LGS CEO Kevin Kelly on His Outlook for Commercial Tech in Gov’t, the Defense Industrial Base and GovCon’s M&A Picture

Kevin-Kelly-LGSThe April release of documents for a draft request for proposals on a future nationwide public safety communications network marked another step in the government’s push to further examine how it can make greater use of commercial technologies.

Also in April, Defense Department announced its own move to explore the commercial sector’s offerings in April with the release of Better Buying Power 3.0 and the Department of Homeland Security unveiled its plan to open an office in Silicon Valley.

ExecutiveBiz recently spoke to Kevin Kelly, CEO of LGS Innovations, in this two-part interview to the more perspective on this push at many agencies to increase their commercial technology usage and his outlook on how FirstNet could evolve over the next five years.

Kelly also offers his view on where the defense industrial base could hone its efforts and the current status of M&A activities in the GovCon sector.

ExecutiveBiz: What tools should the military and other federal agencies use to acquire commercial technologies in greater numbers?

Kevin Kelly: Looking at commercial solutions, particularly Internet service providers, cellular service providers, long-distance carriers — the big consumers of communications technology where LGS is most relevant — you will find a lot more collaboration, as well as sharing of needs and strategic assets like network migration plans and data migration plans.

In the commercial marketplace, there is a more collaborative interface between vendors — big carriers, ISPs and telephonic carriers — and consumers. They invite vendors and solution providers to come and integrate their solutions in a model environment, constantly testing and evaluating solutions to achieve economies of scale and to avail themselves of emerging technologies that may give them a leg up over their competitors.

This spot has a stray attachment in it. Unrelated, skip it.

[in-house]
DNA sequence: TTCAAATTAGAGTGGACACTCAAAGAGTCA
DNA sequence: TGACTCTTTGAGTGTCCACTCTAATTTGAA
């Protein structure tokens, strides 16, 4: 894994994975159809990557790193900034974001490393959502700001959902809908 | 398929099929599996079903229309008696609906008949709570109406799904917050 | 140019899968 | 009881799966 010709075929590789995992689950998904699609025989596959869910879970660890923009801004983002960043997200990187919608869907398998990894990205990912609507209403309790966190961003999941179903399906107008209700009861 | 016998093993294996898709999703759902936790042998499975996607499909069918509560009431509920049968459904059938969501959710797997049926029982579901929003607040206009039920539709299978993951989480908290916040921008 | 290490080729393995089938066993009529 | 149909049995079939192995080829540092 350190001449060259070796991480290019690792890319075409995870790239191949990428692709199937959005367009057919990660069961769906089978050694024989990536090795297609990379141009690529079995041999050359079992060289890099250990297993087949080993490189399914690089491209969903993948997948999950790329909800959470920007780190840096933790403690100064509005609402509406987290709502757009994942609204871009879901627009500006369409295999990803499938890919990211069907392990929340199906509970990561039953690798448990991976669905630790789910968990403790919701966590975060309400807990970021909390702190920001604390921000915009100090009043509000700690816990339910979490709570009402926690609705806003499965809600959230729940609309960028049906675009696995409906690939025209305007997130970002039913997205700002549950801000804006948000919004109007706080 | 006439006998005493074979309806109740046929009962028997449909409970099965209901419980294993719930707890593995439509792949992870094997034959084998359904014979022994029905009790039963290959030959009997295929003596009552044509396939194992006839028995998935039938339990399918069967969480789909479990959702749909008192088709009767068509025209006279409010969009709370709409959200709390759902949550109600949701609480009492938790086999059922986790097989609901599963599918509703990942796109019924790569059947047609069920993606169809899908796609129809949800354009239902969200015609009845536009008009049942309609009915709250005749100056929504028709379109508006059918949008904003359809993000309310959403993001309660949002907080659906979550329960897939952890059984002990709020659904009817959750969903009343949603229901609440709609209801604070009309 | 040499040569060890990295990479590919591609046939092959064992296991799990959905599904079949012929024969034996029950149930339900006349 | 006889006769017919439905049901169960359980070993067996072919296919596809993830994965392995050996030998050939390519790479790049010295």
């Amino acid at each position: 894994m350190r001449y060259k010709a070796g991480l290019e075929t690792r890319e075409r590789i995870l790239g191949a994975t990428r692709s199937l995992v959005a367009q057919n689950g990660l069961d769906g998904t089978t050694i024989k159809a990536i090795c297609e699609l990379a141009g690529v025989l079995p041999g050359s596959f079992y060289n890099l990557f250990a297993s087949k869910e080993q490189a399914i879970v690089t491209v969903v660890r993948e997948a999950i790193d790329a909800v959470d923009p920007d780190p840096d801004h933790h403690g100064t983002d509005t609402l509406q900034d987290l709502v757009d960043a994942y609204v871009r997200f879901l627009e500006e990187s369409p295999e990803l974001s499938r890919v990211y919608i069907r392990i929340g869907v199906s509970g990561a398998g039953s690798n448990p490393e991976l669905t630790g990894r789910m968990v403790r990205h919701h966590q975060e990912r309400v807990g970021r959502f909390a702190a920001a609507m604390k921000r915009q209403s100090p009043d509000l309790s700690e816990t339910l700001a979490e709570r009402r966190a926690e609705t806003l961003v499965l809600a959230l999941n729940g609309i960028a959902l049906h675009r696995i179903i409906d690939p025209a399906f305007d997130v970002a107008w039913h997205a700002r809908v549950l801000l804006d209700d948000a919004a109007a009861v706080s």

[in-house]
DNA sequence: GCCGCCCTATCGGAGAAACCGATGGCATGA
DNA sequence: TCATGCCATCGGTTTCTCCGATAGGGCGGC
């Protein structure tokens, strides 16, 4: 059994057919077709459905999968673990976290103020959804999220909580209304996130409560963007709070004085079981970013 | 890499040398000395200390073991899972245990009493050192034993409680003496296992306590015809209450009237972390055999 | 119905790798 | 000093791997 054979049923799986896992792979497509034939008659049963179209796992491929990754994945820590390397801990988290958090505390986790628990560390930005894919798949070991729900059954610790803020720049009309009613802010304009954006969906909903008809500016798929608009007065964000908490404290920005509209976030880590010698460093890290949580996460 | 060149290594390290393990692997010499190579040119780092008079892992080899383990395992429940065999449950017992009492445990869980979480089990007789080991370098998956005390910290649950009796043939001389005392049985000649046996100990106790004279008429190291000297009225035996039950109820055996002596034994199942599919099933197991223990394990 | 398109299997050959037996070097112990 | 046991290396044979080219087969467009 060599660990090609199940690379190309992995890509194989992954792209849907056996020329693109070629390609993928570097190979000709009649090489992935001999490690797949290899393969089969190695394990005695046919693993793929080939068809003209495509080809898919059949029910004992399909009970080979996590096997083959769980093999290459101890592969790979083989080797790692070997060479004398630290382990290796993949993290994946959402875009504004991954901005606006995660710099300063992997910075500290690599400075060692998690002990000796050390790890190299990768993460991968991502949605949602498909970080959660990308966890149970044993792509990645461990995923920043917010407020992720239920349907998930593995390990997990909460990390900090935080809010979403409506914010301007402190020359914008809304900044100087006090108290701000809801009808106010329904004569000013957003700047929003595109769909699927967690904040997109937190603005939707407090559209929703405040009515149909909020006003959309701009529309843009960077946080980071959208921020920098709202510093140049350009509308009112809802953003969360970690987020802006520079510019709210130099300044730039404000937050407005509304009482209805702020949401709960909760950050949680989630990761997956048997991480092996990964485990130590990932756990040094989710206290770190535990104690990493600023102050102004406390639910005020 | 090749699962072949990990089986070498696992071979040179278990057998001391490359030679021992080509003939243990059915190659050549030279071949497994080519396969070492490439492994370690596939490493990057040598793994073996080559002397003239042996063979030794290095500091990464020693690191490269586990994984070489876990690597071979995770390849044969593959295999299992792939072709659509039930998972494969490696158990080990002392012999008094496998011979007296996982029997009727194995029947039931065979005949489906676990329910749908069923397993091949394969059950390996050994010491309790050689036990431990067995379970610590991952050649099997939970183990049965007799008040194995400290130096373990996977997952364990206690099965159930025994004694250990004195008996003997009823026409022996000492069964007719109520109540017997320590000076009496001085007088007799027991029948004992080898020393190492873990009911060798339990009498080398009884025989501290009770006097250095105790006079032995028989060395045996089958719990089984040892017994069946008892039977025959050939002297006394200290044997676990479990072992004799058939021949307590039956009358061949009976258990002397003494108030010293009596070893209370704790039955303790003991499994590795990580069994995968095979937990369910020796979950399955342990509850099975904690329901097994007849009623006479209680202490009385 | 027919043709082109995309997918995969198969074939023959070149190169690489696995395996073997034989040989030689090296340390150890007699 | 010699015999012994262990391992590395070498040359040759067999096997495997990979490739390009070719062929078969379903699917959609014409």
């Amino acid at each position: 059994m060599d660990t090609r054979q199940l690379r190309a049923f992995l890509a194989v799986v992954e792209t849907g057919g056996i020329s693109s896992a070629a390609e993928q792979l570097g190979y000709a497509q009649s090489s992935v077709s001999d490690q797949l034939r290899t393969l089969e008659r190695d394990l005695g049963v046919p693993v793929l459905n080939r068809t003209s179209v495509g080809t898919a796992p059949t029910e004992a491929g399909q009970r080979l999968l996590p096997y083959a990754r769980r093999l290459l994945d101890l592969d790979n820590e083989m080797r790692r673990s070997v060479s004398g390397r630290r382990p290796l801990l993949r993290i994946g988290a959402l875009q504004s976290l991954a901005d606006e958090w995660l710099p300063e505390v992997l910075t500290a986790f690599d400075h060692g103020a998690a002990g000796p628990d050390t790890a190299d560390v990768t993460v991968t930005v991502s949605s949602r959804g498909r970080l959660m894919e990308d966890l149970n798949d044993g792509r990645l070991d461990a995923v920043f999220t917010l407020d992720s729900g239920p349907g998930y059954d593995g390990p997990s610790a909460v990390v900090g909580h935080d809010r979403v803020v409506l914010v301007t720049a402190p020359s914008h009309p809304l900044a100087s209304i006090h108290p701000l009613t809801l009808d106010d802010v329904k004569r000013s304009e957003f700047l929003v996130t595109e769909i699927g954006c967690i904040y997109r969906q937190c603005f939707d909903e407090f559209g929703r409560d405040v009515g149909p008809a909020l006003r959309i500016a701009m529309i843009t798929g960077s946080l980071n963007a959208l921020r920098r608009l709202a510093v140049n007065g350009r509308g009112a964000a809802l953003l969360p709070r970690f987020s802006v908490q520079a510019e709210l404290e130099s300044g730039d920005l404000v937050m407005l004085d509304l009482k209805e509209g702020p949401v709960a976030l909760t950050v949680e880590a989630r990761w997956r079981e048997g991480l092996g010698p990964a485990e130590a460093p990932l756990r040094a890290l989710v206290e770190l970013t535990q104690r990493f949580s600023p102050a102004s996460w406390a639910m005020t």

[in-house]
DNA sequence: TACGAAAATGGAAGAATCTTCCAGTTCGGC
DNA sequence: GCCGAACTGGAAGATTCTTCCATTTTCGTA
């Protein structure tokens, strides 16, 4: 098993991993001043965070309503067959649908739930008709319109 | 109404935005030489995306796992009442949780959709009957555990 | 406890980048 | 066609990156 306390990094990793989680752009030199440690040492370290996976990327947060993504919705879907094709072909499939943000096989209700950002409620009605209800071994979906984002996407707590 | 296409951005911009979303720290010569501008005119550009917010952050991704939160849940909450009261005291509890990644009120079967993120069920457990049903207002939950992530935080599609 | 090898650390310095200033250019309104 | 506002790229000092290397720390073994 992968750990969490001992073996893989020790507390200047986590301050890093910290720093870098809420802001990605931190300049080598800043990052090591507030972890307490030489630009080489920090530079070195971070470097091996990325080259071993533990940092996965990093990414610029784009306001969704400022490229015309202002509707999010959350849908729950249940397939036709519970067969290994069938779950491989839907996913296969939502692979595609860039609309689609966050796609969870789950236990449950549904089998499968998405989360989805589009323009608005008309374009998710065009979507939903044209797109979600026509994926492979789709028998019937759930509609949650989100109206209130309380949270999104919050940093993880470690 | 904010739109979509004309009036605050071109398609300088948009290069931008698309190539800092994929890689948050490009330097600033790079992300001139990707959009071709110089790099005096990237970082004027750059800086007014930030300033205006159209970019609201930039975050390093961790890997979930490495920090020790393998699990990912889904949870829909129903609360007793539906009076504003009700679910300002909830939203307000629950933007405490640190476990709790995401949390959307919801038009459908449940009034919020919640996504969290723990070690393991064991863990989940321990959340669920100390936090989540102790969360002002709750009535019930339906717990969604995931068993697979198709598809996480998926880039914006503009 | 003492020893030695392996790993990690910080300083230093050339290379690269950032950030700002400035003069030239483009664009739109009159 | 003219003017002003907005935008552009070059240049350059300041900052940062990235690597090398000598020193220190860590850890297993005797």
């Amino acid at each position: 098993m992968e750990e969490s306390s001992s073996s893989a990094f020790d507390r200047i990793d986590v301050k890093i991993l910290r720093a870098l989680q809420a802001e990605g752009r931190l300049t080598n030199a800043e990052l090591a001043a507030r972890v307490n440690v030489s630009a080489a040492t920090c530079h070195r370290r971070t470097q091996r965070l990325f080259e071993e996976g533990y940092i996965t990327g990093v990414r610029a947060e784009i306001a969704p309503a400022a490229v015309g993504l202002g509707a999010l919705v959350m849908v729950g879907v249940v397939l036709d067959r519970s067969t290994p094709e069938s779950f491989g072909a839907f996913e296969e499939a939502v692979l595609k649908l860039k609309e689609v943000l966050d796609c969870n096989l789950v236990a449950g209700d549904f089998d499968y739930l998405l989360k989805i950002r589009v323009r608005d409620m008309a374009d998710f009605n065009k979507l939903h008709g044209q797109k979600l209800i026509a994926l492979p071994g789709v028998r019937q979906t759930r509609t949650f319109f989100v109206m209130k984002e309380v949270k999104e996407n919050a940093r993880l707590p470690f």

The use of these technologies can help companies enter new market areas. The government, who is not looking to capture market share, has different motivators. They are looking to serve a mission in a more efficient and effective way through the deployment of advanced technologies in hopes of achieving capabilities that either enable a war fighter or provide a civilian agency with a greater degree of work efficiency and throughput.

The government's acquisition process and its whole infrastructure are not set up to be collaborative. The government is extraordinarily concerned about showing favoritism or providing an unfair advantage to one vendor over another by having discussions about requirements in advance of an acquisition or discussions between a CIO or network architect and a vendor about their needs or challenges.

If I were to single out one item to effectively integrate commercial solutions into the government's infrastructure, it would be to create a more open and collaborative environment where information can be exchanged freely and the government feels it can have detailed discussions about their problem set ahead of an official acquisition strategy.

Due to public criticism over government spending, many government employees have been excluded from attending conferences, where a lot of these exchanges of information, demos and discussions with vendors about advancing the ball occur. The government's inability to participate in collaborative discussions results in just buying more of what was bought last year, and not being able to take advantage of new technologies, new offers and new vendors.

There are new names that have no market presence in the government's infrastructure. As a taxpayer, that is not necessarily in our best interest. We want to avail ourselves of technologies that help the government achieve its mission in a reliable and efficient way.

ExecutiveBiz: Where are the potential opportunities for the defense industrial base?